Advocacy & Policy

Uniting Voices For A Healthy Kansas

Father Robert Schremmer, vicar general of the Dodge City Diocese, supports expanding KanCare because it shows compassion to vulnerable people.

Dr. Julie Stewart with patients in her southeast Kansas clinic.Dr. Julie Stewart, who practices family medicine in southeast Kansas, supports expanding KanCare because she witnesses the human cost of being uninsured every day.

Terry Dunn, business executive and officer of the Greater Kansas City Chamber of Commerce, supports expanding KanCare because it will create thousands of jobs and, without it, employers will pay higher prices for employee insurance.

Marcillene Dover, a full-time education major at Wichita State University, has multiple sclerosis but no health insurance to cover treatment. She is one of 150,000 Kansans who would receive coverage if the state would expand KanCare.

Kansans Overwhelmingly Agree

Each of these Kansans — and thousands more like them — have spoken out in support of KanCare expansion since the federal government made it an option for states in 2012.

They are among the more than 75 percent of Kansans who support expanding KanCare, according to a poll by the Kansas Hospital Association.

Yet, for more than three years, leaders in the Legislature have refused to even discuss expanding KanCare.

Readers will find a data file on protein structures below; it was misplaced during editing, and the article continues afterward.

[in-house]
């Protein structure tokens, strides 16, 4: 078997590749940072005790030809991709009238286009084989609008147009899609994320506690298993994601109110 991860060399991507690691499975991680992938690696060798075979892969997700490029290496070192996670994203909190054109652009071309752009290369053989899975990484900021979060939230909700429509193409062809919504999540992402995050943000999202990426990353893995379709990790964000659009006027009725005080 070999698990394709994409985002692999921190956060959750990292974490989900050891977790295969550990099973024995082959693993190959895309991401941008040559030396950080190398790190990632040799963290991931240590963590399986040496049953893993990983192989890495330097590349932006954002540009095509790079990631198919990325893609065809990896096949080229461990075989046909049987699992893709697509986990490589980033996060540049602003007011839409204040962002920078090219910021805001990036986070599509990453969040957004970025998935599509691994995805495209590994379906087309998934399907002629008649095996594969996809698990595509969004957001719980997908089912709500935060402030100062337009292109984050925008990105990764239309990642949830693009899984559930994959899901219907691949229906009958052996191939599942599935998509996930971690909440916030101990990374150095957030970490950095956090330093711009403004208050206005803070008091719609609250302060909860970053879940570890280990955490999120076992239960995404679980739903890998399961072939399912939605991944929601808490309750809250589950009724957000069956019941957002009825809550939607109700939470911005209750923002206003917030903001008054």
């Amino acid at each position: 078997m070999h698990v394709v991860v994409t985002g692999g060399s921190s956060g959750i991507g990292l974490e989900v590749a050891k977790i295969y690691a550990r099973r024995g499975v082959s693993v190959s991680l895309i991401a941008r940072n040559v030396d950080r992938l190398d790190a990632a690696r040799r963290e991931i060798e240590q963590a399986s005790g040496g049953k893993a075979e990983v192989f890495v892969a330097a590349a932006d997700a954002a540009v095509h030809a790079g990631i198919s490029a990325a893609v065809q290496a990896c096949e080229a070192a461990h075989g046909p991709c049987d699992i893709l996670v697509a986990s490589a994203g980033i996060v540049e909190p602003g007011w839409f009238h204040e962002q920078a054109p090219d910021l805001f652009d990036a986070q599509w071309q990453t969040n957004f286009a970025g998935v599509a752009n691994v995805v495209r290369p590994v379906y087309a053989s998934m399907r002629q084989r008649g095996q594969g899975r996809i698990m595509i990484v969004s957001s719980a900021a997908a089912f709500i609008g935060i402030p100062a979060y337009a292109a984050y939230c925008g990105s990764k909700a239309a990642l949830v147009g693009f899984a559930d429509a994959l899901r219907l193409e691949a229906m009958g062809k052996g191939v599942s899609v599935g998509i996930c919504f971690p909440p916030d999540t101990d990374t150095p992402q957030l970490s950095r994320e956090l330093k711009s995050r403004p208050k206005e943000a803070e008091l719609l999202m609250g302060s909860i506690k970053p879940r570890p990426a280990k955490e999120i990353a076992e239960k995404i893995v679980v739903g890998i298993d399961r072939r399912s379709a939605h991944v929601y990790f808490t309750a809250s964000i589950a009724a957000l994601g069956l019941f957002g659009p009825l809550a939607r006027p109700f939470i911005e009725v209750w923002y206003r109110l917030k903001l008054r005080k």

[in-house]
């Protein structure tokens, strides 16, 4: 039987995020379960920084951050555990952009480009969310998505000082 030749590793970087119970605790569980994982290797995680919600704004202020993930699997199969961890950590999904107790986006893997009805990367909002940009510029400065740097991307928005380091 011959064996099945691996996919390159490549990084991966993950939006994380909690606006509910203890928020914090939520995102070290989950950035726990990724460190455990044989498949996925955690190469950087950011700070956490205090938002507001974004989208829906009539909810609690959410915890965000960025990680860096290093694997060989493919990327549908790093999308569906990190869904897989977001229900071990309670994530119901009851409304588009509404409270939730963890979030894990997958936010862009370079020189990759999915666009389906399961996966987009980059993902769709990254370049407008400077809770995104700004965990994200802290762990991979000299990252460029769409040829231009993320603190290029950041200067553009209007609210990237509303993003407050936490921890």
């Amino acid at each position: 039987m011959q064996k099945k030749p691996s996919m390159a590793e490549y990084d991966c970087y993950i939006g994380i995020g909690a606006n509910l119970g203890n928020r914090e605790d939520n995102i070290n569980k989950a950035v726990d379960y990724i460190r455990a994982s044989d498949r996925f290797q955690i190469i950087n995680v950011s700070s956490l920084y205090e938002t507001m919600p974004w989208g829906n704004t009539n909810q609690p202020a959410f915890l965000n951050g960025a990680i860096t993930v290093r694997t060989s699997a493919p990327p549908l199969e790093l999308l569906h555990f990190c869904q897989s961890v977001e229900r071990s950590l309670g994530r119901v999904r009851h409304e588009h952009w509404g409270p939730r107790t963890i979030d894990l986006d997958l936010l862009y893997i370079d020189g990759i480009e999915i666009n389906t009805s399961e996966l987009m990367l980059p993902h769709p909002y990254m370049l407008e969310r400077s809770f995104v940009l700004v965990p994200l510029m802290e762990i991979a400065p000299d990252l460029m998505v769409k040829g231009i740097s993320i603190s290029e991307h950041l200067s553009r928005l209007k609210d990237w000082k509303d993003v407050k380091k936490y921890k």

“Expanding KanCare shows compassion to vulnerable people.” —Father Robert Schremmer, Dodge City Diocese

Clearly, the voices supporting expansion were not being heard by elected officials.

"When people understand KanCare expansion, what's at stake, where the funding comes from, and who qualifies, the great majority of Kansans support it," said Billie Hall, President and CEO of Sunflower Foundation.

"People are the basis for participatory democracy. But the ‘public’ has been missing from public policymaking on this issue. People matter, and their voices need to be heard. Sunflower Foundation is committed to helping the public shape our state policy to improve the health of Kansans," she said.

Bringing the “Public” into Public Policy

With so much at stake — thousands of working Kansans with no health insurance and a third of the state’s hospitals at risk of closing — the Sunflower Foundation invited leading health and advocacy groups to strategize about how to engage Kansans in this important policy discussion.

“The majority of the people that would qualify for KanCare expansion are working. We’re not looking for a handout.” —Marcillene Dover, working Kansan in the coverage gap

In addition, Sunflower reached out to Manatt Health Solutions for help in making the economic case for expansion, as well as the coverage case. The result was a report showing that expansion could be budget-neutral in Kansas, and would likely generate revenue gains. The public release of the report was endorsed by the Kansas Grantmakers in Health (KGIH), which sent a joint letter to members of the Kansas Legislature asking that this important public policy be discussed.

Media across the state increased their coverage, and more voices began to surface about this issue. More and more Kansans were speaking out.

At the same time, Sunflower began convening key health and advocacy groups to explore options for elevating the voices supporting expansion. The result was the creation of a statewide coalition — the Alliance for a Healthy Kansas — a grassroots effort that draws on collective action at the local level to create change at the state level.

“KanCare expansion will bring health care costs down and jobs up.” — Terry Dunn, then chairman of the Kansas City Chamber of Commerce